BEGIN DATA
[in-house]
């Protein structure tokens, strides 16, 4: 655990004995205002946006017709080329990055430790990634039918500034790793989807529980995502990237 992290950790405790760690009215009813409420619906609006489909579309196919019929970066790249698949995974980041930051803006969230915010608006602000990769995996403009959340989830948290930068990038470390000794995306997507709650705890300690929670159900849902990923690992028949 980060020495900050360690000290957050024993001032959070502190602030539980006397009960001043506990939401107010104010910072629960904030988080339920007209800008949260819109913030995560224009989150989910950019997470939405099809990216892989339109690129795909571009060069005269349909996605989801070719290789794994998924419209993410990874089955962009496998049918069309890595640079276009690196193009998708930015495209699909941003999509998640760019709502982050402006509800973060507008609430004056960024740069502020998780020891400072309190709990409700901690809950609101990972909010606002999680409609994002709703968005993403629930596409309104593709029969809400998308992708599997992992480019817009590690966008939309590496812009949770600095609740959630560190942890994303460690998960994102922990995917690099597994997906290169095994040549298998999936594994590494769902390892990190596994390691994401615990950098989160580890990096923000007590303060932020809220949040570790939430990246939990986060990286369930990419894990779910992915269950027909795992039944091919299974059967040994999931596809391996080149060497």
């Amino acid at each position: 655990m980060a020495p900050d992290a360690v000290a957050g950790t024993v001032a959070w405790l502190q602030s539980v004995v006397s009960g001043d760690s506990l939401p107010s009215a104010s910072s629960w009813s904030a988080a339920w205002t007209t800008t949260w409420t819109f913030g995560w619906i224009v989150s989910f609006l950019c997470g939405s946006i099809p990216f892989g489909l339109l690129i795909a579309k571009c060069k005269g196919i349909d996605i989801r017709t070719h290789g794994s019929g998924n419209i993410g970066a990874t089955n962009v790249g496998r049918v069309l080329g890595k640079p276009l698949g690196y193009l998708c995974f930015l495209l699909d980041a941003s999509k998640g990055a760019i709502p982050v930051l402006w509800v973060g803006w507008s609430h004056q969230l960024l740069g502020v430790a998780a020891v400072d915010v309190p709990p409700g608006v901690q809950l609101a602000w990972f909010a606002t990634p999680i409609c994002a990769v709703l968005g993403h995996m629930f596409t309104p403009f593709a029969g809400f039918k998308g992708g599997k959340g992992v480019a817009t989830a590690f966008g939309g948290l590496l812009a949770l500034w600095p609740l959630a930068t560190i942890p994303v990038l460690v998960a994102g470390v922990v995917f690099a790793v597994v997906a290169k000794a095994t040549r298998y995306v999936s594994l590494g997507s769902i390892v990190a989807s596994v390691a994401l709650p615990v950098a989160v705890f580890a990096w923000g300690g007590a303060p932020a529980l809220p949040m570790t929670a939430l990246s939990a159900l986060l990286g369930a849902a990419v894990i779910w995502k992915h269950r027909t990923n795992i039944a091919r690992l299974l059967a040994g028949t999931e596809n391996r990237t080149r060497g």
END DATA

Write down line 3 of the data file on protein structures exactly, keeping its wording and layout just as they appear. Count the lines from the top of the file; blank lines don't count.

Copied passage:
């Amino acid at each position: 655990m980060a020495p900050d992290a360690v000290a957050g950790t024993v001032a959070w405790l502190q602030s539980v004995v006397s009960g001043d760690s506990l939401p107010s009215a104010s910072s629960w009813s904030a988080a339920w205002t007209t800008t949260w409420t819109f913030g995560w619906i224009v989150s989910f609006l950019c997470g939405s946006i099809p990216f892989g489909l339109l690129i795909a579309k571009c060069k005269g196919i349909d996605i989801r017709t070719h290789g794994s019929g998924n419209i993410g970066a990874t089955n962009v790249g496998r049918v069309l080329g890595k640079p276009l698949g690196y193009l998708c995974f930015l495209l699909d980041a941003s999509k998640g990055a760019i709502p982050v930051l402006w509800v973060g803006w507008s609430h004056q969230l960024l740069g502020v430790a998780a020891v400072d915010v309190p709990p409700g608006v901690q809950l609101a602000w990972f909010a606002t990634p999680i409609c994002a990769v709703l968005g993403h995996m629930f596409t309104p403009f593709a029969g809400f039918k998308g992708g599997k959340g992992v480019a817009t989830a590690f966008g939309g948290l590496l812009a949770l500034w600095p609740l959630a930068t560190i942890p994303v990038l460690v998960a994102g470390v922990v995917f690099a790793v597994v997906a290169k000794a095994t040549r298998y995306v999936s594994l590494g997507s769902i390892v990190a989807s596994v390691a994401l709650p615990v950098a989160v705890f580890a990096w923000g300690g007590a303060p932020a529980l809220p949040m570790t929670a939430l990246s939990a159900l986060l990286g369930a849902a990419v894990i779910w995502k992915h269950r027909t990923n795992i039944a091919r690992l299974l059967a040994g028949t999931e596809n391996r990237t080149r060497g």